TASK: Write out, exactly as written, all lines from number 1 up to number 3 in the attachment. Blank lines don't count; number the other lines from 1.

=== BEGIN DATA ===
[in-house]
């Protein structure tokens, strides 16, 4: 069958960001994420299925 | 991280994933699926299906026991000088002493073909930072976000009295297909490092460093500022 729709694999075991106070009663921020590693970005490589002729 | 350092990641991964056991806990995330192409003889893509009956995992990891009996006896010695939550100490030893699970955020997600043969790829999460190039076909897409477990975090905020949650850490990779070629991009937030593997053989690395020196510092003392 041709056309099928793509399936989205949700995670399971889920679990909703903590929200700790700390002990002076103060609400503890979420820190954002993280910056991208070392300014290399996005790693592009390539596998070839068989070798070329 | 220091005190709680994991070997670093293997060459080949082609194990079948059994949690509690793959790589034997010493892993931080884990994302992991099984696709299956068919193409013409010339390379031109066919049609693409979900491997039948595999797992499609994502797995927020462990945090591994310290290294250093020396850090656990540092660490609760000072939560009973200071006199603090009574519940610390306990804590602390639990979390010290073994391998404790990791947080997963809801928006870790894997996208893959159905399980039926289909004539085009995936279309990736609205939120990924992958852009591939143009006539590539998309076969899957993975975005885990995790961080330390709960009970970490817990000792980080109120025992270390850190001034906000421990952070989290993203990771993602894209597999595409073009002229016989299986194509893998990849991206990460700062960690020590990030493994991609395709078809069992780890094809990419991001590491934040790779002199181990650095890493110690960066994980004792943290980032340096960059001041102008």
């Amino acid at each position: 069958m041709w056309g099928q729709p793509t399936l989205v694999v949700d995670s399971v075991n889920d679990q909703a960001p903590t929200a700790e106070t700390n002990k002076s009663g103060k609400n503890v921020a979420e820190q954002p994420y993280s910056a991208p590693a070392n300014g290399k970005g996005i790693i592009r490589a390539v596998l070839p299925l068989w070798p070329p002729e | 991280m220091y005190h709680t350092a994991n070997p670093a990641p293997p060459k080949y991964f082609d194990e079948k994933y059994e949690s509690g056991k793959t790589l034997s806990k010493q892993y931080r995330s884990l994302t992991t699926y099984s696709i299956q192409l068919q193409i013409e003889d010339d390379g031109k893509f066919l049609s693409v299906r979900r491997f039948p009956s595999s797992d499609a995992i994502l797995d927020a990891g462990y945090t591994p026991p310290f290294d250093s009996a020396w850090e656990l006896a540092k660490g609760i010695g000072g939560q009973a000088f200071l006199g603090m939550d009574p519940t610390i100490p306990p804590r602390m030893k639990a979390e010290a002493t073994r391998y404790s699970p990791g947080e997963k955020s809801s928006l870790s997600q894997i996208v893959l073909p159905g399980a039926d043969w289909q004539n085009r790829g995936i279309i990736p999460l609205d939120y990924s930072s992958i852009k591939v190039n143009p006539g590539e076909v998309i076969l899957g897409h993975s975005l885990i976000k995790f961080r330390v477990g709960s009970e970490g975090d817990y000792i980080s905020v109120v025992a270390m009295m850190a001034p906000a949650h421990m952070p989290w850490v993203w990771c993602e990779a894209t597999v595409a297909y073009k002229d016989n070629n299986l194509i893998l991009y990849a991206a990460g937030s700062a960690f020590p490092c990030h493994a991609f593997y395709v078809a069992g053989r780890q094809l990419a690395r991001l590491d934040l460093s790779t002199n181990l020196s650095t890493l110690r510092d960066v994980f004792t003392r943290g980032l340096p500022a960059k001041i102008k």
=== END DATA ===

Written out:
[in-house]
């Protein structure tokens, strides 16, 4: 069958960001994420299925 | 991280994933699926299906026991000088002493073909930072976000009295297909490092460093500022 729709694999075991106070009663921020590693970005490589002729 | 350092990641991964056991806990995330192409003889893509009956995992990891009996006896010695939550100490030893699970955020997600043969790829999460190039076909897409477990975090905020949650850490990779070629991009937030593997053989690395020196510092003392 041709056309099928793509399936989205949700995670399971889920679990909703903590929200700790700390002990002076103060609400503890979420820190954002993280910056991208070392300014290399996005790693592009390539596998070839068989070798070329 | 220091005190709680994991070997670093293997060459080949082609194990079948059994949690509690793959790589034997010493892993931080884990994302992991099984696709299956068919193409013409010339390379031109066919049609693409979900491997039948595999797992499609994502797995927020462990945090591994310290290294250093020396850090656990540092660490609760000072939560009973200071006199603090009574519940610390306990804590602390639990979390010290073994391998404790990791947080997963809801928006870790894997996208893959159905399980039926289909004539085009995936279309990736609205939120990924992958852009591939143009006539590539998309076969899957993975975005885990995790961080330390709960009970970490817990000792980080109120025992270390850190001034906000421990952070989290993203990771993602894209597999595409073009002229016989299986194509893998990849991206990460700062960690020590990030493994991609395709078809069992780890094809990419991001590491934040790779002199181990650095890493110690960066994980004792943290980032340096960059001041102008």
């Amino acid at each position: 069958m041709w056309g099928q729709p793509t399936l989205v694999v949700d995670s399971v075991n889920d679990q909703a960001p903590t929200a700790e106070t700390n002990k002076s009663g103060k609400n503890v921020a979420e820190q954002p994420y993280s910056a991208p590693a070392n300014g290399k970005g996005i790693i592009r490589a390539v596998l070839p299925l068989w070798p070329p002729e | 991280m220091y005190h709680t350092a994991n070997p670093a990641p293997p060459k080949y991964f082609d194990e079948k994933y059994e949690s509690g056991k793959t790589l034997s806990k010493q892993y931080r995330s884990l994302t992991t699926y099984s696709i299956q192409l068919q193409i013409e003889d010339d390379g031109k893509f066919l049609s693409v299906r979900r491997f039948p009956s595999s797992d499609a995992i994502l797995d927020a990891g462990y945090t591994p026991p310290f290294d250093s009996a020396w850090e656990l006896a540092k660490g609760i010695g000072g939560q009973a000088f200071l006199g603090m939550d009574p519940t610390i100490p306990p804590r602390m030893k639990a979390e010290a002493t073994r391998y404790s699970p990791g947080e997963k955020s809801s928006l870790s997600q894997i996208v893959l073909p159905g399980a039926d043969w289909q004539n085009r790829g995936i279309i990736p999460l609205d939120y990924s930072s992958i852009k591939v190039n143009p006539g590539e076909v998309i076969l899957g897409h993975s975005l885990i976000k995790f961080r330390v477990g709960s009970e970490g975090d817990y000792i980080s905020v109120v025992a270390m009295m850190a001034p906000a949650h421990m952070p989290w850490v993203w990771c993602e990779a894209t597999v595409a297909y073009k002229d016989n070629n299986l194509i893998l991009y990849a991206a990460g937030s700062a960690f020590p490092c990030h493994a991609f593997y395709v078809a069992g053989r780890q094809l990419a690395r991001l590491d934040l460093s790779t002199n181990l020196s650095t890493l110690r510092d960066v994980f004792t003392r943290g980032l340096p500022a960059k001041i102008k």